VW spokeswoman Jeannine Ginivan said the cars in California were being "routinely maintained in a manner to ensure their long-term operability and quality, so that they may be returned to commerce or exported once U.S. regulators approve appropriate emissions modifications".
Europe's biggest automaker has also extended its existing incentive for buyers of new diesel cars as it bids to shift existing stock.
The move follows in the footsteps of fellow German carmaker BMW, which said earlier this month it would offer to take back leased vehicles if diesels were banned within 62 miles of the operator's home or place of work. The German automaker revealed that the sites include a shuttered suburban Detroit football stadium, a former Minnesota paper mill and a sun-bleached desert graveyard near Victorville, California.
It appears that up until the end of 2017 VW had bought back 335,000 vehicles, scrapped 28,000 of them and resold 13,000.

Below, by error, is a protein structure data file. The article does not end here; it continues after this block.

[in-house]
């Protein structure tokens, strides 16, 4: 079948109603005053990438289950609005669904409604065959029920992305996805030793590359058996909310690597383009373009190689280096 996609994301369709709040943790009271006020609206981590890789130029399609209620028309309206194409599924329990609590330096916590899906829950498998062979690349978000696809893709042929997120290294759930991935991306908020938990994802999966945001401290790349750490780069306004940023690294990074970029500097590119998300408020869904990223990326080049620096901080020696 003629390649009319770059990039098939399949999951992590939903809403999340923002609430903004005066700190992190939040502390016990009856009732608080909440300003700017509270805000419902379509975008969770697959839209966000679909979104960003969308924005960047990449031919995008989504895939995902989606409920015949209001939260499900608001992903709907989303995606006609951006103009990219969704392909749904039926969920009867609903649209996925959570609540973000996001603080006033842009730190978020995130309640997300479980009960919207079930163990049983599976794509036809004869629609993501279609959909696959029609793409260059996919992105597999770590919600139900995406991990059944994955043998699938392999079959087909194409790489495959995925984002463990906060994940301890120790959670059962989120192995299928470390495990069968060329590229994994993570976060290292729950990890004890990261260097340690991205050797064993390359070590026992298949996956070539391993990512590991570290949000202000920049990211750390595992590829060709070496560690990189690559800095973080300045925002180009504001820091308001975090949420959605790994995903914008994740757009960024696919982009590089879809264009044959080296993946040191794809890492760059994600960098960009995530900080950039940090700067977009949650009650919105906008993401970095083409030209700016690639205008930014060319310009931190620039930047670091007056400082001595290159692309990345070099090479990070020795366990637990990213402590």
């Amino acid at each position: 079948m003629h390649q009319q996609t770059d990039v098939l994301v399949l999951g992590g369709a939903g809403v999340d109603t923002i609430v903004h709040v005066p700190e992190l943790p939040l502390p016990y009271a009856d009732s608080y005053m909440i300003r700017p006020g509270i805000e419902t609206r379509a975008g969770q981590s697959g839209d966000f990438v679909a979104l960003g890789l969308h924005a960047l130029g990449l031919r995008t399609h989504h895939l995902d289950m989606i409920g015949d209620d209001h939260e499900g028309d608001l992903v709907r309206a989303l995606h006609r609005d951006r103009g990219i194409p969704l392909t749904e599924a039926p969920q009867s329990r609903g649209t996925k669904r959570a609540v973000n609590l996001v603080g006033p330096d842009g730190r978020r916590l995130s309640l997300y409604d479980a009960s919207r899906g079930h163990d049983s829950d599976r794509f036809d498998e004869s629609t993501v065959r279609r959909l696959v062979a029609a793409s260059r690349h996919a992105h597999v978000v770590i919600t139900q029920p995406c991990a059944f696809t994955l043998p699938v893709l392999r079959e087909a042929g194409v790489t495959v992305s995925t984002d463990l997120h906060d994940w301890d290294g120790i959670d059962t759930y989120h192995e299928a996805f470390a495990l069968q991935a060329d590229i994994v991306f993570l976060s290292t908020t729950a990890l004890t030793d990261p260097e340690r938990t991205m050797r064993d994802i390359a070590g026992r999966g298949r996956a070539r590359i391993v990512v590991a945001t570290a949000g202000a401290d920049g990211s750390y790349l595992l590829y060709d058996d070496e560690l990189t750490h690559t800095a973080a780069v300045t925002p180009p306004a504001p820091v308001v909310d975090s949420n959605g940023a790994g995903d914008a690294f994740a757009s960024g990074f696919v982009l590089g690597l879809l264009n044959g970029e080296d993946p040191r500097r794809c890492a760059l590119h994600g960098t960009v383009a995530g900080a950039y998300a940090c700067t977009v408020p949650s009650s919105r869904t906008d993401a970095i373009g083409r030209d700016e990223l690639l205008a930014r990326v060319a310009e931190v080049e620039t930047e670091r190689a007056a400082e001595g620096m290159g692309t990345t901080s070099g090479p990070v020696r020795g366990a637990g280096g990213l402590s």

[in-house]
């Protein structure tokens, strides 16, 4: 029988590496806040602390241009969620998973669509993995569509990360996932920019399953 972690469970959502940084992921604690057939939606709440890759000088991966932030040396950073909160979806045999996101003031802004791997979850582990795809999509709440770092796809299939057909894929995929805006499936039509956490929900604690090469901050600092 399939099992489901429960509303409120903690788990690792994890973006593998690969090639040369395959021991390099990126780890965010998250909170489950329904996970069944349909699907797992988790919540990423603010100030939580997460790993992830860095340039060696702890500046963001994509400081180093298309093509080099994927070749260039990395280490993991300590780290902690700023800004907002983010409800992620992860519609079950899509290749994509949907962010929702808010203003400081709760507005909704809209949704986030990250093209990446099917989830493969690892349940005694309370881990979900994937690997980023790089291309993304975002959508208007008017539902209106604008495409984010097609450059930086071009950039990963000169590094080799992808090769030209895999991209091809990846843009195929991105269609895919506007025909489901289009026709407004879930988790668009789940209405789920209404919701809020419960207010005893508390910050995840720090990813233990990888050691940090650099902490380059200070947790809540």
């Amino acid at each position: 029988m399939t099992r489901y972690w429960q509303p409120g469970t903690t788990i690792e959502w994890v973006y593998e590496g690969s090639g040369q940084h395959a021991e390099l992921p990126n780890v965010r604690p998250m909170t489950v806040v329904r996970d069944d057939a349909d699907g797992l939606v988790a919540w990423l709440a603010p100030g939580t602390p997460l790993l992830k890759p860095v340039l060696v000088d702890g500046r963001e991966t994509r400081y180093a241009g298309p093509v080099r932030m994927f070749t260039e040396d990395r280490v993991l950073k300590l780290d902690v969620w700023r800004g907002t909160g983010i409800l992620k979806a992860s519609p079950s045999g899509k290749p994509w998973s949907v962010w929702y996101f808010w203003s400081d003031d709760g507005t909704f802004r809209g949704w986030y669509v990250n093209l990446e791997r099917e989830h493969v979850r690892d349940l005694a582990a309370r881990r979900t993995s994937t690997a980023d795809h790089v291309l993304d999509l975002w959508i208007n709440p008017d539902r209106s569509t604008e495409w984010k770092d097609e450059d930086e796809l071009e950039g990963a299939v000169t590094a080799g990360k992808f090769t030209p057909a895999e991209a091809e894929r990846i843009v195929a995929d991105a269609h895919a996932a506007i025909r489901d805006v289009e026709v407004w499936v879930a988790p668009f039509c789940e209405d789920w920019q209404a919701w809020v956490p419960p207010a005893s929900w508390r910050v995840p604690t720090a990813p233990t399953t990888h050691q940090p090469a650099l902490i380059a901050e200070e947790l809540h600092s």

'These vehicles are being stored on an interim basis and routinely maintained in a manner to ensure their long-term operability and quality, so that they may be returned to commerce or exported once US regulators approve appropriate emissions modifications, ' she said.
A VW spokesman said the vehicles are being stored temporarily and routinely maintained so they can be re-sold or exported once regulators approve emissions modifications.
VW confirmed that the buy-back guarantee in Germany would run alongside its just-extended Diesel Environmental Incentive - a scrappage scheme similar to the one in place in the United Kingdom offering discounts to customers who trade-in really old cars.
VW must buy back or fix 85 per cent of the vehicles involved by June 2019 or face higher payments for emissions.
It was sentenced in April last year to three years probation after pleading guilty to three felony counts, and paid $4.3bn (£3bn) in federal penalties.
By the middle of February, VW had issued 437,273 letters offering almost $8bn in compensation and buybacks.